We Have Been Told to Face Our Fears But How Do We Actually Do It
Updated: Dec 5, 2019
by Ika Sulastri. |
Everybody has their own fears. Fear of committing to that side hustle, fear of leaving that toxic person, fear of saying “no” to people and the list goes on. Throughout the course of our lives, we are told to face our fears. Quit that job, leave that person, just say “no”. But we often find ourselves hesitant to take the much-needed action.
People tell you to face your fear, but nobody tells you exactly HOW to do it.
It’s a fact that fear is part of our built-in mechanism to ensure better survival. Our brains love what-if games so much because it's a natural instinct and what we've thought all our lives, in school and at home. It continually weighs various decisions and looks for the most stable and secure choice. Your brain would love for you to stay on the path of least resistance.
Having a secure job feels better than rowing down the unknown path. Having someone to call is better than leaving that person, no matter how toxic the relationship gets. Your mind will do its best to convince you to take the safe choice—at least you can anticipate the outcome, who wants surprises anyway? This always-prioritize-safe-choices mindset has made us so afraid of the unknown that sadly most of us do not fight it. You could’ve been destined for a much bigger thing, but you let it go—fear got to you first.
“I am an old man and have known a great many troubles, but most of them never happened.” – Mark Twain
Mark Twain got this right. The fact is, most of your fears won’t even happen. When was the last time your fear came true? Almost never. It only occurs in your mind.
The thing is, we are just too quick to agree with our fears.
What if you can’t pay the bills if you quit that job?
What if you will be lonely and sad if you leave your toxic partner?
What if no one cares about your passion and there’s no market for it?
I get it. It is scary, the worst-case scenario might come true. You are afraid that you can’t handle the rough situation. The thing is, you’ve never sat on it long enough to see that there are many other options.
We are an emotional species; we are more easily swayed by our emotions. You can’t really see that if the worst thing happens, you could take a barista job to keep you afloat while you work on your dreams. Elon Musk, the billionaire of our time, in his early years while working on his passion, lived on $1 every day for quite some time.
“My threshold for existing was pretty low, so I figured I could be in some dingy apartment with my computer and be okay and not starve.” - Elon Musk
This is what he said. He realized that he can do anything he wants because it doesn’t take much to live and turn his dream into reality.
Elon Musk is human, and so are you. You should realize that you can almost do anything you want too.
Chances that you will become homeless are close to zero. You’re going to be okay. If you leave that toxic person, you might be emotionally scarred in the first few months, but you’ll be fine after a while. Time heals. As for any passion, if you’re passionate enough, people will pay attention to your craft—given that you do it well enough and with your utmost effort. So, what are you afraid of?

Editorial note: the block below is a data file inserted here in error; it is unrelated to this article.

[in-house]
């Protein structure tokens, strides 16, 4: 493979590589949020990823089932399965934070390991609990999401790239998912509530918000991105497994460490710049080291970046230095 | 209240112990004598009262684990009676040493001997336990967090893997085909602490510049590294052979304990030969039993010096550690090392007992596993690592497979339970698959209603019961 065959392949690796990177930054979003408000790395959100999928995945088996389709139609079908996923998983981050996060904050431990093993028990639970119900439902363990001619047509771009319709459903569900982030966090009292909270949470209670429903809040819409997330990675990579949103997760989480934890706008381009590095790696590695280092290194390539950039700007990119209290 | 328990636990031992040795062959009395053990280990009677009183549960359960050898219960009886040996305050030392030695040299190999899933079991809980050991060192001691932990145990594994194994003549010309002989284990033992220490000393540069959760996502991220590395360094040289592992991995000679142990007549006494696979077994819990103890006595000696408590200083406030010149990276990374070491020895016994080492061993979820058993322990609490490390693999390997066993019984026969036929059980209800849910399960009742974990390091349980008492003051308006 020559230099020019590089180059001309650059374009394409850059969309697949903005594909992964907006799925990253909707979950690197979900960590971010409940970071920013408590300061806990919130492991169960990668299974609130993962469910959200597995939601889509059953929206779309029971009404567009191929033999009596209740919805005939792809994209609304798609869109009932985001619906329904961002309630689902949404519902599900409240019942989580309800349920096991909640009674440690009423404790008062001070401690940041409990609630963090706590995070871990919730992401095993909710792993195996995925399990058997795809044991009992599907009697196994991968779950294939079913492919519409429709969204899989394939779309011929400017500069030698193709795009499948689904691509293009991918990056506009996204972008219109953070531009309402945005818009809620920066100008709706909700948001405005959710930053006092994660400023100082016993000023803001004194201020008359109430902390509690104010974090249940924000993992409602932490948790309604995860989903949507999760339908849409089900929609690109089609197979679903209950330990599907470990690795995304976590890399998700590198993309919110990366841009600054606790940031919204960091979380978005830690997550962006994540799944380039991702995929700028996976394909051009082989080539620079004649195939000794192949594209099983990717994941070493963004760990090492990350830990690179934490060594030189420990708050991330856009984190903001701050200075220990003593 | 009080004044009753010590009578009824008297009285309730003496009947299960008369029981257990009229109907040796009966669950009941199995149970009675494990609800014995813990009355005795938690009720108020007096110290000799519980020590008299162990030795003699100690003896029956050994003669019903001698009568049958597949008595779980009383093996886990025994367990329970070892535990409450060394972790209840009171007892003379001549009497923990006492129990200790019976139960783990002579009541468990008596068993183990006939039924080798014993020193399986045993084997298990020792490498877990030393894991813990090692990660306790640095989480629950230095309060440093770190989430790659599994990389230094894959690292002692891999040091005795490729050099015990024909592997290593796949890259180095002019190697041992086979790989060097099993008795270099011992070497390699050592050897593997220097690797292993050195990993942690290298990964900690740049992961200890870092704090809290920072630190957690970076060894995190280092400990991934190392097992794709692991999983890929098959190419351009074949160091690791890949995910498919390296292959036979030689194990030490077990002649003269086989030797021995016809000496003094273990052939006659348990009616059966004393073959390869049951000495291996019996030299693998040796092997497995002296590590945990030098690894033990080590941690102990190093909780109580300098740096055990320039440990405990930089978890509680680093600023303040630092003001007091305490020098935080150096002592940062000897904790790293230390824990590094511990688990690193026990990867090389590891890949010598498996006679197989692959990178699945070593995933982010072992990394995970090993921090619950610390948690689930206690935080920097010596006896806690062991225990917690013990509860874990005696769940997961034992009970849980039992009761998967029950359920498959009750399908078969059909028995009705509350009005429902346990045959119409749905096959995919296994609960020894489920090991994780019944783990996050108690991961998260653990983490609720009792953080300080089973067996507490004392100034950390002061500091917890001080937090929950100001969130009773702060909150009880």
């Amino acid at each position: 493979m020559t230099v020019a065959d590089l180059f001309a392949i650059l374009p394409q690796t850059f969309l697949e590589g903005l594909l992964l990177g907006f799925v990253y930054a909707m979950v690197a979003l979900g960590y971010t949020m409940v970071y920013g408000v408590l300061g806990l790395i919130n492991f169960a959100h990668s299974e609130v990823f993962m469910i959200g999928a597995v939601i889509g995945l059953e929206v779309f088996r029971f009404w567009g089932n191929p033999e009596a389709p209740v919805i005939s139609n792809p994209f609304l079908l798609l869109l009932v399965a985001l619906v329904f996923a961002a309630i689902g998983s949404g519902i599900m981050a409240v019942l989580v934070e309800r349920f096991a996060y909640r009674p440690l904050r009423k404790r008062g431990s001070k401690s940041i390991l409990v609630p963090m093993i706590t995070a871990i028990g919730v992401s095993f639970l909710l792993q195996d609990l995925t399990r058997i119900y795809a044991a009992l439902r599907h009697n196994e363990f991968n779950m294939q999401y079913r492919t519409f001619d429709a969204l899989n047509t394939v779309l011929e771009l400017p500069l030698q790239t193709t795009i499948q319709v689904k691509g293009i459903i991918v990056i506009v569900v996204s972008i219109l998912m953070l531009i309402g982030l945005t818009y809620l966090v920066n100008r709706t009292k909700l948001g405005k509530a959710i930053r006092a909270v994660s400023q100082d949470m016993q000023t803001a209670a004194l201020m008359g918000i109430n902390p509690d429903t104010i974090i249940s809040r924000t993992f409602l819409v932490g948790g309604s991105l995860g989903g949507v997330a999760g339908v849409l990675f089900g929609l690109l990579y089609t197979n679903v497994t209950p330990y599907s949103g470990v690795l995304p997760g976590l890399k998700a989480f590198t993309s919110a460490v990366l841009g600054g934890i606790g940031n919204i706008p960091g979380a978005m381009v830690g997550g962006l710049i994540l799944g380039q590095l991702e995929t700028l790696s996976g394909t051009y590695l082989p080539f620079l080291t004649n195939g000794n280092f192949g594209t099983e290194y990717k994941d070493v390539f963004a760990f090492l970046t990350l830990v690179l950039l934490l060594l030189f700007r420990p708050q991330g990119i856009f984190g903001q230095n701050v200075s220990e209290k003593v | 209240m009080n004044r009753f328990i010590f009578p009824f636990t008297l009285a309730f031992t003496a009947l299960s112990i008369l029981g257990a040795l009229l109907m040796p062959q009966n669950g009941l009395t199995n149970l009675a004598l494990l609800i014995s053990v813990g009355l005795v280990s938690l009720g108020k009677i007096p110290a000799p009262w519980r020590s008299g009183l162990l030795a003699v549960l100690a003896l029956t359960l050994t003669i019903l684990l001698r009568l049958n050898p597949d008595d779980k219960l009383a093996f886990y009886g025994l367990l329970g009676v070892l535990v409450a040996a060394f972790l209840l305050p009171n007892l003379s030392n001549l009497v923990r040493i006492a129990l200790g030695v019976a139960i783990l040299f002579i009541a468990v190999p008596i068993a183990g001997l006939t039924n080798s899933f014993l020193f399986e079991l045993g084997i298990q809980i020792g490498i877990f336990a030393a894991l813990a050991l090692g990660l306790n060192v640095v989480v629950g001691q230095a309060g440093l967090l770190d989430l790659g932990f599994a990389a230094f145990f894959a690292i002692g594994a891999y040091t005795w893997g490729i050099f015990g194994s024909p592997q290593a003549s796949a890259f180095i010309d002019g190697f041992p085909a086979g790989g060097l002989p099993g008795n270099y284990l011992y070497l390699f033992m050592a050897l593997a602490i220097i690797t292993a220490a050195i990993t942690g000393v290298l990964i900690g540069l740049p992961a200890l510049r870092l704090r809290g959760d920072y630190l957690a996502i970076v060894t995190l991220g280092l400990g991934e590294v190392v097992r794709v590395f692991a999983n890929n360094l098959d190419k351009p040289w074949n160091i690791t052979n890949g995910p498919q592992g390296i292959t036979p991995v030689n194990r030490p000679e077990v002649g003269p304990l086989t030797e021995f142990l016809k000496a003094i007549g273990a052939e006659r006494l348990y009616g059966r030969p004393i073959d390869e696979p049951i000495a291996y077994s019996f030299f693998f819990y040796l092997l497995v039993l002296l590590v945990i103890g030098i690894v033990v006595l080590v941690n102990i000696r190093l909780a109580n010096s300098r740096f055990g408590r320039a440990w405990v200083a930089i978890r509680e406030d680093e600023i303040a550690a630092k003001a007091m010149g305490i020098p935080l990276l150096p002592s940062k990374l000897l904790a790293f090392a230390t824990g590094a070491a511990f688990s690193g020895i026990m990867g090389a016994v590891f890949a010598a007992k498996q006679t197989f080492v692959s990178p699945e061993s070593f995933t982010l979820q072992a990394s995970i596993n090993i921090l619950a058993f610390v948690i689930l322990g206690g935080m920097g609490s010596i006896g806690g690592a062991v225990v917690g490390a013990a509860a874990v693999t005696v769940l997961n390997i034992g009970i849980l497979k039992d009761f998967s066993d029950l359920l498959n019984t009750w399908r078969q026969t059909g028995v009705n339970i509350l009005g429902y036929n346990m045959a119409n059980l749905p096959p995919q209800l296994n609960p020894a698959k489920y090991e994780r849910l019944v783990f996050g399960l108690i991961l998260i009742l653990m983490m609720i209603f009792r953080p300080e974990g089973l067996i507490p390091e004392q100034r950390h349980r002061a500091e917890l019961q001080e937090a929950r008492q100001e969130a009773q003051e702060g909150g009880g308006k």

“We suffer more often in imagination than in reality.” - Seneca
You don’t need to fight the fear at once. Facing fear can be a step-by-step confrontation.
Professor Albert Bandura of Stanford University calls it guided mastery. In 1969, he designed an experiment to help people overcome their snake phobia. In the test, the subject was told that there was a snake in the next room. Then, the subject was asked to watch the snake through a one-way mirror that was connected to the room where the snake was. After a while, the subject was asked to enter the room, gradually bringing themselves closer to the snake that was in a glass cage. Lastly, they were asked to wear a glove and touch the snake. The result? Most of them cooed about how beautiful it was. Not only did they banish their fear, but most of them also reported that the experience had increased their confidence in overcoming problems. This guided mastery can be applied to other fears too.
You might be hesitant to leave your day job and work on your side hustle. Start by taking a week off and imagine yourself doing your side hustle for a living. Perhaps you might want to try that part-time job, in case that’s the only way to get more time to work on your side hustle. Take a step-by-step confrontation of your fear, until you can really feel that there is nothing scary about it.
Define your fear and conquer it. What you need to do is:
1. List down your fears. Objectively, think of the worst thing that could happen.
“It is the fear of unknown outcomes that prevent us from doing what we need to do. Define the worst case, accept it and do it.” -Tim Ferriss.
2. List down the possible antidote for each situation. Instead of succumbing to your fear, look at the problem rationally instead of emotionally. Instead of thinking about fear, think of a solution.
3. Imagine if you do not take the steps to do what you need to do, what would happen in 1 year, 5 years, 10 years? Would you be okay standing still, or would you rather see where it goes?
“What we fear doing the most is usually what we most need to do.”
– Tim Ferriss
In the end, you’ll realize that the price of inaction is far higher than that of taking action.
Know your fear, acknowledge it, then conquer it.
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